Fighting a speeding ticket in court vs. paying the fine

On Behalf of | Feb 23, 2021 | Traffic Violations

No matter how careful drivers across Greenville are, they may still get a speeding ticket, sometimes for going only a few miles above the limit. A speeding ticket adds points to a license in most states, and too many points could result in the loss of driving privileges.

If you have received a speeding ticket, you can choose to simply pay the fine or you can challenge the ticket in court.

Paying the fine

South Carolina charges a first-time speeding offense as a misdemeanor violation. The amount for the fine is based on the speed the offender was driving, as registered by the ticketing officer. A speeding ticket for driving only 1 to 10 mph over the speed limit typically has a fee of about $15 to $25. Driving at speeds greater than 25 mph over the limit could result in jail time though. Various administrative fees can bring the total cost of a $15 to $25 speeding ticket to around $61 to $81.

Sometimes drivers are told they should go to court to keep the speeding ticket off of their record, but a first-time offense likely won’t impact insurance rates or driving records. If you believe you’ll be able to obey all traffic laws going forward and don’t think you’ll get another ticket anytime soon, simply paying the fine may be your best option.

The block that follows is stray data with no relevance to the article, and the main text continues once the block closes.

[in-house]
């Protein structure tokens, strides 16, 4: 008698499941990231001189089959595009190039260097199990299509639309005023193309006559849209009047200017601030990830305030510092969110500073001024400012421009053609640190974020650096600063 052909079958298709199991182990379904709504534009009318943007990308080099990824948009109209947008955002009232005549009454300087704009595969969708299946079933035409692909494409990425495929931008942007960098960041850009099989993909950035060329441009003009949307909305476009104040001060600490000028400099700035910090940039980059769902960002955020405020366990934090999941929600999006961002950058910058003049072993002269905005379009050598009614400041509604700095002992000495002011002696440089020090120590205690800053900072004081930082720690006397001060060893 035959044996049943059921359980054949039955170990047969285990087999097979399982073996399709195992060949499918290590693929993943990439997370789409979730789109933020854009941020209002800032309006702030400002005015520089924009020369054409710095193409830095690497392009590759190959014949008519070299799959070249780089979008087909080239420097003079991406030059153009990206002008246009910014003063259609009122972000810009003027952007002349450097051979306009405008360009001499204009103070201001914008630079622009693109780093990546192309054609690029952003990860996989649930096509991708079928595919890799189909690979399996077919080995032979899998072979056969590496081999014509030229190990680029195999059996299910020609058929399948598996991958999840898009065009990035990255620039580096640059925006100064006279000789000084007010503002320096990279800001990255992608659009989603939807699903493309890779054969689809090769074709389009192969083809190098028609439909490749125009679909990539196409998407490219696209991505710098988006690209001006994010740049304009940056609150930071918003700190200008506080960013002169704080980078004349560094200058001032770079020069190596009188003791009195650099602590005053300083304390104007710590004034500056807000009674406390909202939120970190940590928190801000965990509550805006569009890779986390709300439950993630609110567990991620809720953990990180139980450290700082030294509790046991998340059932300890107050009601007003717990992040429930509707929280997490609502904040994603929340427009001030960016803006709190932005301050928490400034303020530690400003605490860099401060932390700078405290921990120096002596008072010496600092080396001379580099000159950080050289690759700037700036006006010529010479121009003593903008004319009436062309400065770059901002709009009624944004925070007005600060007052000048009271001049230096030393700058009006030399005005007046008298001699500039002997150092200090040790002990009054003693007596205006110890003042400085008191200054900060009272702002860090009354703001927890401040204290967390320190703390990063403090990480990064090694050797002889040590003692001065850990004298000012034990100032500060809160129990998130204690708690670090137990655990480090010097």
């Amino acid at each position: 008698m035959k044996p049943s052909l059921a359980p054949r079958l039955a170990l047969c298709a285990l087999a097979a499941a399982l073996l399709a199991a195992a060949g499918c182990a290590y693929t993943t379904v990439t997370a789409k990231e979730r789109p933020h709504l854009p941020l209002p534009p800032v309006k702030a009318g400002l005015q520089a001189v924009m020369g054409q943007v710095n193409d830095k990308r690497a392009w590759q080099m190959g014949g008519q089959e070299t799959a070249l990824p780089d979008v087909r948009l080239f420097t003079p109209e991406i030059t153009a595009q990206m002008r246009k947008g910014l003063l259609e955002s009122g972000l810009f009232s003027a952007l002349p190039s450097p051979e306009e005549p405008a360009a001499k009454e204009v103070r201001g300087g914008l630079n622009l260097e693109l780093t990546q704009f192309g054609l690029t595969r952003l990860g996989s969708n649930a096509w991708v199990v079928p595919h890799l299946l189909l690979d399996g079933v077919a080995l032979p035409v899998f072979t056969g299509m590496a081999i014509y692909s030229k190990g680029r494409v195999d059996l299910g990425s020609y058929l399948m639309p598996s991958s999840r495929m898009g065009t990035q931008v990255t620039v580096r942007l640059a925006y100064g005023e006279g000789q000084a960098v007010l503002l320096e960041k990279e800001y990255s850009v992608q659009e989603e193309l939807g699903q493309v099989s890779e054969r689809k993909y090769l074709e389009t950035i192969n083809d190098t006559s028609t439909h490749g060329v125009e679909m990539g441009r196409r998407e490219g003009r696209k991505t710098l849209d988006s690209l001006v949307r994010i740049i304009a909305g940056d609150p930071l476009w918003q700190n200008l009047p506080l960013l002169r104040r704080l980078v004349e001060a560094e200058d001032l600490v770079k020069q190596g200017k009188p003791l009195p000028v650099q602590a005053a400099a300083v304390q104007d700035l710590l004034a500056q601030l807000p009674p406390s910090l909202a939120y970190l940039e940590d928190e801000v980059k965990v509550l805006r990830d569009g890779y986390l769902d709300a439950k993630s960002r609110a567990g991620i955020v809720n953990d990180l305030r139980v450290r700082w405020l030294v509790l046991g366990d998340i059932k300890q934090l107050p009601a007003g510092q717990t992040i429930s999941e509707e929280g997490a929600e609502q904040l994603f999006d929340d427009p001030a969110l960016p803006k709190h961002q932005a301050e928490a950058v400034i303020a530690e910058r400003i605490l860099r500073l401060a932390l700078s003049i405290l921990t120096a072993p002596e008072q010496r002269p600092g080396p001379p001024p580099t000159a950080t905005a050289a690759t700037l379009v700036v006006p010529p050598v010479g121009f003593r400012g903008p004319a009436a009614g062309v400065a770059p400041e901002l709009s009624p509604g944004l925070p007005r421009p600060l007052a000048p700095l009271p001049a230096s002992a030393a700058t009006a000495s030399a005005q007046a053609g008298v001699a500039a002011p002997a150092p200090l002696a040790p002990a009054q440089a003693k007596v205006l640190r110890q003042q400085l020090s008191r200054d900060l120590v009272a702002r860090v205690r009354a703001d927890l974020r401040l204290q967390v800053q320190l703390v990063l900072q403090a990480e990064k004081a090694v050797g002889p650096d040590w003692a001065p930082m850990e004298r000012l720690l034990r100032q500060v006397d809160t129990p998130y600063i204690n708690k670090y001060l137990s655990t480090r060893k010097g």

Fighting the charge in court

Just because an officer issues a ticket doesn’t mean the charge is absolute; even they can make critical errors. Plus, the prosecution must prove the driver violated the speed limit if the driver challenges the ticket in court. Most speed guns need to be recalibrated every 30 to 60 days, but many officers don’t comply, potentially creating a viable defense against a speeding violation charge.

Drivers should study their tickets closely to learn exactly which law they allegedly violated and check the ticket for any errors. If a ticket has too many mistakes, such as listing an incorrect name, it may get dismissed in court.

Additionally, even if a driver knows the court will find them guilty based on the evidence, they could still get the option of going to traffic school for a first-time offense. While the driving course typically costs more than the fine from a speeding ticket, it removes the violation from a driver’s record.

Drivers can fight traffic violations on their own, but it takes a sound legal strategy to convince judges. An experience traffic attorney can help drivers prepare a defense suitable for court.